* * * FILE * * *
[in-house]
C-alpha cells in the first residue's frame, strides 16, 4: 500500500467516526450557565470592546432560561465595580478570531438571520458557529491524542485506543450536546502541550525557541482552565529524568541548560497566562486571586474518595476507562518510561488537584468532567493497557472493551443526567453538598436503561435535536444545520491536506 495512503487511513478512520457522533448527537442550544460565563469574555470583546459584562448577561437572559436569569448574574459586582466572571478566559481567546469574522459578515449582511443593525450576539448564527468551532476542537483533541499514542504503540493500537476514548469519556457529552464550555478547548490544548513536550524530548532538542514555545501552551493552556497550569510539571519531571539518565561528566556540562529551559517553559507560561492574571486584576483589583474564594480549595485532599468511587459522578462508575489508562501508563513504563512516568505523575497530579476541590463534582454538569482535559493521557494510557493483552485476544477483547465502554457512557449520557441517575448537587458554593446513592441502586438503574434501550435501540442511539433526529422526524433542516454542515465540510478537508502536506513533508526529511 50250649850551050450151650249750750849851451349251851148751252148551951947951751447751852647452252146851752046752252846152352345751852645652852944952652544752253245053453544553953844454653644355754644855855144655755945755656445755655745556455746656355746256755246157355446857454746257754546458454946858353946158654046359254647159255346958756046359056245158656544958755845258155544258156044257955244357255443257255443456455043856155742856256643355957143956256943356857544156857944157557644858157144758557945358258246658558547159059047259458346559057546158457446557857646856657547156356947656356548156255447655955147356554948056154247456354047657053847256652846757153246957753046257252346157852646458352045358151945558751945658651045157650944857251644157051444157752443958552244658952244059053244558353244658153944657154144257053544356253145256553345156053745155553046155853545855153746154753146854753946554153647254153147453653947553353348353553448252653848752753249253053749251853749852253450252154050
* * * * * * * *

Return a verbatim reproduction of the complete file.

[in-house]
C-alpha cells in the first residue's frame, strides 16, 4: 500500500467516526450557565470592546432560561465595580478570531438571520458557529491524542485506543450536546502541550525557541482552565529524568541548560497566562486571586474518595476507562518510561488537584468532567493497557472493551443526567453538598436503561435535536444545520491536506 495512503487511513478512520457522533448527537442550544460565563469574555470583546459584562448577561437572559436569569448574574459586582466572571478566559481567546469574522459578515449582511443593525450576539448564527468551532476542537483533541499514542504503540493500537476514548469519556457529552464550555478547548490544548513536550524530548532538542514555545501552551493552556497550569510539571519531571539518565561528566556540562529551559517553559507560561492574571486584576483589583474564594480549595485532599468511587459522578462508575489508562501508563513504563512516568505523575497530579476541590463534582454538569482535559493521557494510557493483552485476544477483547465502554457512557449520557441517575448537587458554593446513592441502586438503574434501550435501540442511539433526529422526524433542516454542515465540510478537508502536506513533508526529511 50250649850551050450151650249750750849851451349251851148751252148551951947951751447751852647452252146851752046752252846152352345751852645652852944952652544752253245053453544553953844454653644355754644855855144655755945755656445755655745556455746656355746256755246157355446857454746257754546458454946858353946158654046359254647159255346958756046359056245158656544958755845258155544258156044257955244357255443257255443456455043856155742856256643355957143956256943356857544156857944157557644858157144758557945358258246658558547159059047259458346559057546158457446557857646856657547156356947656356548156255447655955147356554948056154247456354047657053847256652846757153246957753046257252346157852646458352045358151945558751945658651045157650944857251644157051444157752443958552244658952244059053244558353244658153944657154144257053544356253145256553345156053745155553046155853545855153746154753146854753946554153647254153147453653947553353348353553448252653848752753249253053749251853749852253450252154050